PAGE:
Google Launches Nearby Share on Android

Posted on August 4, 2020 by Paul Thurrott in Android, Chrome OS, Chromebook, Mobile with 13 Comments

Google announced today that it is launching a new feature called Nearby Share on select Pixel and Samsung devices. It will come to more Android devices over the next few weeks, the firm says, and to Chrome OS in the coming months.

And yes, if you’re familiar with Apple’s AirDrop, it’s like that except for Android and Chrome OS.

“The Android community has long asked for a way to quickly share content with each other from their devices,” Google’s Daniel Marcos Schwaycer writes in the announcement post. “So after years of development, Android is launching Nearby Share, a platform to enable reliable and easy sharing across thousands of Android phone models and billions of people.”

Here’s how it works. When you want to share something with a friend or someone else nearby, you can simply access Nearby Share from the Share menu. You’ll see a list of nearby devices, and when you select one, Nearby Share will utilize the best possible transit method, like Bluetooth or Wi-Fi. And yes, this will work when you’re offline as well.

“Nearby Share was built with privacy at its core, so you can share and receive files with peace of mind,” Schwaycer says. “Now you don’t have to worry about exchanging contact information, because Nearby Share allows you to both send and receive files anonymously. It also allows you to adjust your privacy settings from your phone’s Quick Settings at any time. You can be hidden, visible to some contacts, or visible to all contacts, so you never receive files that you didn’t ask for.”

Join the discussion!

BECOME A THURROTT MEMBER:

Don't have a login but want to join the conversation? Become a Thurrott Premium or Basic User to participate

Register
Comments (13)

13 responses to “Google Launches Nearby Share on Android”

  1. Avatar

    ngc224

    Microsoft’s “Squirting” lives!

  2. Avatar

    JH_Radio

    Wouldn't it be great if iOS and android could unify this?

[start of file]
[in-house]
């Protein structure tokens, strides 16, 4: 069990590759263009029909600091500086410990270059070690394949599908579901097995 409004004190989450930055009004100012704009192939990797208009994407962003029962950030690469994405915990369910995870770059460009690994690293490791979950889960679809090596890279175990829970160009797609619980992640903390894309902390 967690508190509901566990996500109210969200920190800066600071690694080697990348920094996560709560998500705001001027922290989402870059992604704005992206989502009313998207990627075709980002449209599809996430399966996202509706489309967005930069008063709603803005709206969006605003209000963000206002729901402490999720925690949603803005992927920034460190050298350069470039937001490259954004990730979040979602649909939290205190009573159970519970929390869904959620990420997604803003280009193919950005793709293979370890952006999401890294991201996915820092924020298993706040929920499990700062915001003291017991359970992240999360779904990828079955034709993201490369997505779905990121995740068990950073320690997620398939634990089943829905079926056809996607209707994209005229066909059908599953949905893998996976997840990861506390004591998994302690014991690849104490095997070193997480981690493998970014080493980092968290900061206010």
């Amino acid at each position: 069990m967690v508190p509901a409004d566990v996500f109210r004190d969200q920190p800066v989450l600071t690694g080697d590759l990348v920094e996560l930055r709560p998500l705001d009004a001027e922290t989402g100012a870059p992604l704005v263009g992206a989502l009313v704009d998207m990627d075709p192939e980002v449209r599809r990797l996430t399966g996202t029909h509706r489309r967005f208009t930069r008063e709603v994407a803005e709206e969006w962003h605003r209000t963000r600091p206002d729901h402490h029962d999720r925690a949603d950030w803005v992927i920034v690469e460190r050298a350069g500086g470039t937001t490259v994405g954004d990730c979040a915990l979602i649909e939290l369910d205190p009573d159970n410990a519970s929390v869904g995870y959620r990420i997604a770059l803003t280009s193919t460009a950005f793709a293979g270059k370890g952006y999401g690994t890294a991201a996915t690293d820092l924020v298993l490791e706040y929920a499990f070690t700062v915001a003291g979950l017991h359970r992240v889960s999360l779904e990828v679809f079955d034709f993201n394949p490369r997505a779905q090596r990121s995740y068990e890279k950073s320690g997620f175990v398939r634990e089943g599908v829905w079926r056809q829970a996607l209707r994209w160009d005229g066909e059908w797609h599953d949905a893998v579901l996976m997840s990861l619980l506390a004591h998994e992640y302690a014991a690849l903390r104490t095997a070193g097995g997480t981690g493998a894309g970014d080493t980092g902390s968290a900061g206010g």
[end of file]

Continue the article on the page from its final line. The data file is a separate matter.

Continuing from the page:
Yeah, I'll keep dreaming. Apple would never be ok with this idea. Then again they did work on an API for COVID, so who knows.



  3. Avatar

    drmdub

    Honestly this is where iOS kicks Androids butt. Air Drop works on all iOS devices, even those like 6 or 7 years old. Google's only works on "select Pixel and Samsung devices." And while this is better than nothing, of course, until Google can bring features to phones that aren't so limited in number, it's going to be inferior in huge ways to iOS. Surely there's a way to do this via an app that isn't hardware dependent?

  4. Avatar

    retcable

    Yeah, now everyone except Pixel and "certain" Samsung device users will have to wait until the other manufacturers "test" this new function and decide how to modify it, vary its functionality depending on which device a user might have, and customize its look and feel differently for every single model they make, and then wait for the carriers to "test" the new function, customize and tailor it to their specific brand with different capabilities, look and feel, depending on which device you buy, and then after all this, a few years from now, in a future version of Android OS that only brand new devices can upgrade to, will it be "available" to the public. This is the Android nightmare in a nutshell.

  5. Avatar

    SvenJ

    I recall doing this with NFC some time back. Say you want to share something, tap the back of your phone to another with NFC and they got a pop up to confirm acceptance. Don't recall how widespread it was.

Leave a Reply